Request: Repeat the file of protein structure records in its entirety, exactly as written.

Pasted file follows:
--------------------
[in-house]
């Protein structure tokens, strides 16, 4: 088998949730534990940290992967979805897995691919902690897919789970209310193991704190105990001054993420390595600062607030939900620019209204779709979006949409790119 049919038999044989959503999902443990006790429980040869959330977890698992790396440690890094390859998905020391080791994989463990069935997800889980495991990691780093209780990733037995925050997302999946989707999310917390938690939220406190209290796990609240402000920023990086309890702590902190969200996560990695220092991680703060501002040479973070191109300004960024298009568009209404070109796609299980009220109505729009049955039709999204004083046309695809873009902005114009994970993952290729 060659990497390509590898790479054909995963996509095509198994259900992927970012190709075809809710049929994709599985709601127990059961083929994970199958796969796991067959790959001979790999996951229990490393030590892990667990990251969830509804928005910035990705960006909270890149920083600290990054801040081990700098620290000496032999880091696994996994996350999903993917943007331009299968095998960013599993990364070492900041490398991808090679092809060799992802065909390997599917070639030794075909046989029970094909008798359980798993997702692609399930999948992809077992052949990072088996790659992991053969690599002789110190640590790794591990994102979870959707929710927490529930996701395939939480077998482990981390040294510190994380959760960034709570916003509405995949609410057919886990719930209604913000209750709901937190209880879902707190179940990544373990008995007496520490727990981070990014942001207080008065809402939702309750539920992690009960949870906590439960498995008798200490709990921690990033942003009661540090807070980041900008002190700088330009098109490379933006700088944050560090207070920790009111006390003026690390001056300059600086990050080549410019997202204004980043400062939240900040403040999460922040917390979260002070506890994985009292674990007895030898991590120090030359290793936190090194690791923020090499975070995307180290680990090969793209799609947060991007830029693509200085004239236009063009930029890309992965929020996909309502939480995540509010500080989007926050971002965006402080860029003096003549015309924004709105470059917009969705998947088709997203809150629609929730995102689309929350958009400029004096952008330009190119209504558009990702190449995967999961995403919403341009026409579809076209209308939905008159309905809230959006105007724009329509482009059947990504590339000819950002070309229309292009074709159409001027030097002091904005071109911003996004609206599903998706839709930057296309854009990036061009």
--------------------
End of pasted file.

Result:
[in-house]
């Protein structure tokens, strides 16, 4: 088998949730534990940290992967979805897995691919902690897919789970209310193991704190105990001054993420390595600062607030939900620019209204779709979006949409790119 049919038999044989959503999902443990006790429980040869959330977890698992790396440690890094390859998905020391080791994989463990069935997800889980495991990691780093209780990733037995925050997302999946989707999310917390938690939220406190209290796990609240402000920023990086309890702590902190969200996560990695220092991680703060501002040479973070191109300004960024298009568009209404070109796609299980009220109505729009049955039709999204004083046309695809873009902005114009994970993952290729 060659990497390509590898790479054909995963996509095509198994259900992927970012190709075809809710049929994709599985709601127990059961083929994970199958796969796991067959790959001979790999996951229990490393030590892990667990990251969830509804928005910035990705960006909270890149920083600290990054801040081990700098620290000496032999880091696994996994996350999903993917943007331009299968095998960013599993990364070492900041490398991808090679092809060799992802065909390997599917070639030794075909046989029970094909008798359980798993997702692609399930999948992809077992052949990072088996790659992991053969690599002789110190640590790794591990994102979870959707929710927490529930996701395939939480077998482990981390040294510190994380959760960034709570916003509405995949609410057919886990719930209604913000209750709901937190209880879902707190179940990544373990008995007496520490727990981070990014942001207080008065809402939702309750539920992690009960949870906590439960498995008798200490709990921690990033942003009661540090807070980041900008002190700088330009098109490379933006700088944050560090207070920790009111006390003026690390001056300059600086990050080549410019997202204004980043400062939240900040403040999460922040917390979260002070506890994985009292674990007895030898991590120090030359290793936190090194690791923020090499975070995307180290680990090969793209799609947060991007830029693509200085004239236009063009930029890309992965929020996909309502939480995540509010500080989007926050971002965006402080860029003096003549015309924004709105470059917009969705998947088709997203809150629609929730995102689309929350958009400029004096952008330009190119209504558009990702190449995967999961995403919403341009026409579809076209209308939905008159309905809230959006105007724009329509482009059947990504590339000819950002070309229309292009074709159409001027030097002091904005071109911003996004609206599903998706839709930057296309854009990036061009």